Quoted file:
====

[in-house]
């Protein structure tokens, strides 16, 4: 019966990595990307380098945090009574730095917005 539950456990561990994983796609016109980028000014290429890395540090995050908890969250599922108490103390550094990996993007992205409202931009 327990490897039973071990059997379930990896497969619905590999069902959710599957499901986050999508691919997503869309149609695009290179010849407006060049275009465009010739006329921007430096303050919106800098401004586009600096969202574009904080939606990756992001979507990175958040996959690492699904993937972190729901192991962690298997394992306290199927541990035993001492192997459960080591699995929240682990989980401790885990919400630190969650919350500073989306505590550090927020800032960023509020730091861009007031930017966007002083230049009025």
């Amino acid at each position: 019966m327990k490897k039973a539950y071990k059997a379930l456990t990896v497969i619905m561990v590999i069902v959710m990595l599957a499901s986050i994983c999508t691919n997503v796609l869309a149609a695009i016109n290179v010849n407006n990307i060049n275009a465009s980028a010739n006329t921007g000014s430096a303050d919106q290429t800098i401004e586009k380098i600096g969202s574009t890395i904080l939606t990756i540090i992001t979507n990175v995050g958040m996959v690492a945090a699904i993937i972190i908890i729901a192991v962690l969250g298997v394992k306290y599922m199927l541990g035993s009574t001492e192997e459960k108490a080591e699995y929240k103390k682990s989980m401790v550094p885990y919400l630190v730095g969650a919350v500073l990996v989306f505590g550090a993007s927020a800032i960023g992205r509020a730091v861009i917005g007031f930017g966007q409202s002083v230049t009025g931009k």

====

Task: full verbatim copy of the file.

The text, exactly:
[in-house]
């Protein structure tokens, strides 16, 4: 019966990595990307380098945090009574730095917005 539950456990561990994983796609016109980028000014290429890395540090995050908890969250599922108490103390550094990996993007992205409202931009 327990490897039973071990059997379930990896497969619905590999069902959710599957499901986050999508691919997503869309149609695009290179010849407006060049275009465009010739006329921007430096303050919106800098401004586009600096969202574009904080939606990756992001979507990175958040996959690492699904993937972190729901192991962690298997394992306290199927541990035993001492192997459960080591699995929240682990989980401790885990919400630190969650919350500073989306505590550090927020800032960023509020730091861009007031930017966007002083230049009025």
């Amino acid at each position: 019966m327990k490897k039973a539950y071990k059997a379930l456990t990896v497969i619905m561990v590999i069902v959710m990595l599957a499901s986050i994983c999508t691919n997503v796609l869309a149609a695009i016109n290179v010849n407006n990307i060049n275009a465009s980028a010739n006329t921007g000014s430096a303050d919106q290429t800098i401004e586009k380098i600096g969202s574009t890395i904080l939606t990756i540090i992001t979507n990175v995050g958040m996959v690492a945090a699904i993937i972190i908890i729901a192991v962690l969250g298997v394992k306290y599922m199927l541990g035993s009574t001492e192997e459960k108490a080591e699995y929240k103390k682990s989980m401790v550094p885990y919400l630190v730095g969650a919350v500073l990996v989306f505590g550090a993007s927020a800032i960023g992205r509020a730091v861009i917005g007031f930017g966007q409202s002083v230049t009025g931009k």